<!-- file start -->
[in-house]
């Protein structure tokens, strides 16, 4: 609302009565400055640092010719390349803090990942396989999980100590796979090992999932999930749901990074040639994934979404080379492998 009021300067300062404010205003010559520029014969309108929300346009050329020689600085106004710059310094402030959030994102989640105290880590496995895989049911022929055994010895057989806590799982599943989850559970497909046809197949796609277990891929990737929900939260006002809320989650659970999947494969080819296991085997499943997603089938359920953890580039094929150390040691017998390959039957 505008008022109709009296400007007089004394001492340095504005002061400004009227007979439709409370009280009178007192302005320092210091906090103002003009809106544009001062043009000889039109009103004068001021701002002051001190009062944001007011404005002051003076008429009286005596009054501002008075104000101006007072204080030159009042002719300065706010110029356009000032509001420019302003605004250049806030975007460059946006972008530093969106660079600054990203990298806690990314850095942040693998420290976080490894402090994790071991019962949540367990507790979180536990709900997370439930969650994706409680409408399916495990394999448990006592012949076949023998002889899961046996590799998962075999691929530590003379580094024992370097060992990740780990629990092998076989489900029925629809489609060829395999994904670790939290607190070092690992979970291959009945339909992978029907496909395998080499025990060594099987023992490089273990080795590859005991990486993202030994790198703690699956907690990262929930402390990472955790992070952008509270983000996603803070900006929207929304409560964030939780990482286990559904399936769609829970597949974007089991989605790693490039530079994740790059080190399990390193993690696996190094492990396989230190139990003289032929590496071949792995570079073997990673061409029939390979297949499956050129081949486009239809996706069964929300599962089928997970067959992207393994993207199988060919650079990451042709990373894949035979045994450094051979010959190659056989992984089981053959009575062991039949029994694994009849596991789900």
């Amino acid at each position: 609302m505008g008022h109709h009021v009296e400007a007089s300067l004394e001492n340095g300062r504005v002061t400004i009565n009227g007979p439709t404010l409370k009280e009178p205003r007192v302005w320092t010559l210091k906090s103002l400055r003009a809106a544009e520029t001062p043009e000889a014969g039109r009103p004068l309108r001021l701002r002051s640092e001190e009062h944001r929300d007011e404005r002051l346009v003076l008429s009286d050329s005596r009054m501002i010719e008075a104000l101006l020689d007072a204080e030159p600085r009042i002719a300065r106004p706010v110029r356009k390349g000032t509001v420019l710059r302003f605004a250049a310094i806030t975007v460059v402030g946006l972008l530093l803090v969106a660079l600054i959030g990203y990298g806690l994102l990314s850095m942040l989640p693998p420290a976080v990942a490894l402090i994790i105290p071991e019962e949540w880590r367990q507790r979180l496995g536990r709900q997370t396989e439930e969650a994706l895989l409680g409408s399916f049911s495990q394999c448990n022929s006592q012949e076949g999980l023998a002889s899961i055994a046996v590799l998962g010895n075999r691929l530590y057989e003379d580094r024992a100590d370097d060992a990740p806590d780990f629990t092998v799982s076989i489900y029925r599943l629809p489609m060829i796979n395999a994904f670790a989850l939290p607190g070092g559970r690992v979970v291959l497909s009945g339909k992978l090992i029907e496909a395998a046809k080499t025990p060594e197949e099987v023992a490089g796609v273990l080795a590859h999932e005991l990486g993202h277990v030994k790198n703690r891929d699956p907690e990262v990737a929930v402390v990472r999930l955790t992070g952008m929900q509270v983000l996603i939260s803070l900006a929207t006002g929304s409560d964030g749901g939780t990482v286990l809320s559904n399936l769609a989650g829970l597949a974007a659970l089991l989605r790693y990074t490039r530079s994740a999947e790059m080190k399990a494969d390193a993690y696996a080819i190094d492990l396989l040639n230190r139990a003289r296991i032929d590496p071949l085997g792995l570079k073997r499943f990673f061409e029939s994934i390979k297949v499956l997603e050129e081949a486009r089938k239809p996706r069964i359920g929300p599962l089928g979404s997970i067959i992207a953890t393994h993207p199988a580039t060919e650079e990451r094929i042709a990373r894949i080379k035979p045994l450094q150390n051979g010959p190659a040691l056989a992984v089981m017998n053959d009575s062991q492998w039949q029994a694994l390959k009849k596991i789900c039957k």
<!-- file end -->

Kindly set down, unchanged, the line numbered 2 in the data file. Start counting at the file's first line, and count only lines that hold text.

């Protein structure tokens, strides 16, 4: 609302009565400055640092010719390349803090990942396989999980100590796979090992999932999930749901990074040639994934979404080379492998 009021300067300062404010205003010559520029014969309108929300346009050329020689600085106004710059310094402030959030994102989640105290880590496995895989049911022929055994010895057989806590799982599943989850559970497909046809197949796609277990891929990737929900939260006002809320989650659970999947494969080819296991085997499943997603089938359920953890580039094929150390040691017998390959039957 505008008022109709009296400007007089004394001492340095504005002061400004009227007979439709409370009280009178007192302005320092210091906090103002003009809106544009001062043009000889039109009103004068001021701002002051001190009062944001007011404005002051003076008429009286005596009054501002008075104000101006007072204080030159009042002719300065706010110029356009000032509001420019302003605004250049806030975007460059946006972008530093969106660079600054990203990298806690990314850095942040693998420290976080490894402090994790071991019962949540367990507790979180536990709900997370439930969650994706409680409408399916495990394999448990006592012949076949023998002889899961046996590799998962075999691929530590003379580094024992370097060992990740780990629990092998076989489900029925629809489609060829395999994904670790939290607190070092690992979970291959009945339909992978029907496909395998080499025990060594099987023992490089273990080795590859005991990486993202030994790198703690699956907690990262929930402390990472955790992070952008509270983000996603803070900006929207929304409560964030939780990482286990559904399936769609829970597949974007089991989605790693490039530079994740790059080190399990390193993690696996190094492990396989230190139990003289032929590496071949792995570079073997990673061409029939390979297949499956050129081949486009239809996706069964929300599962089928997970067959992207393994993207199988060919650079990451042709990373894949035979045994450094051979010959190659056989992984089981053959009575062991039949029994694994009849596991789900």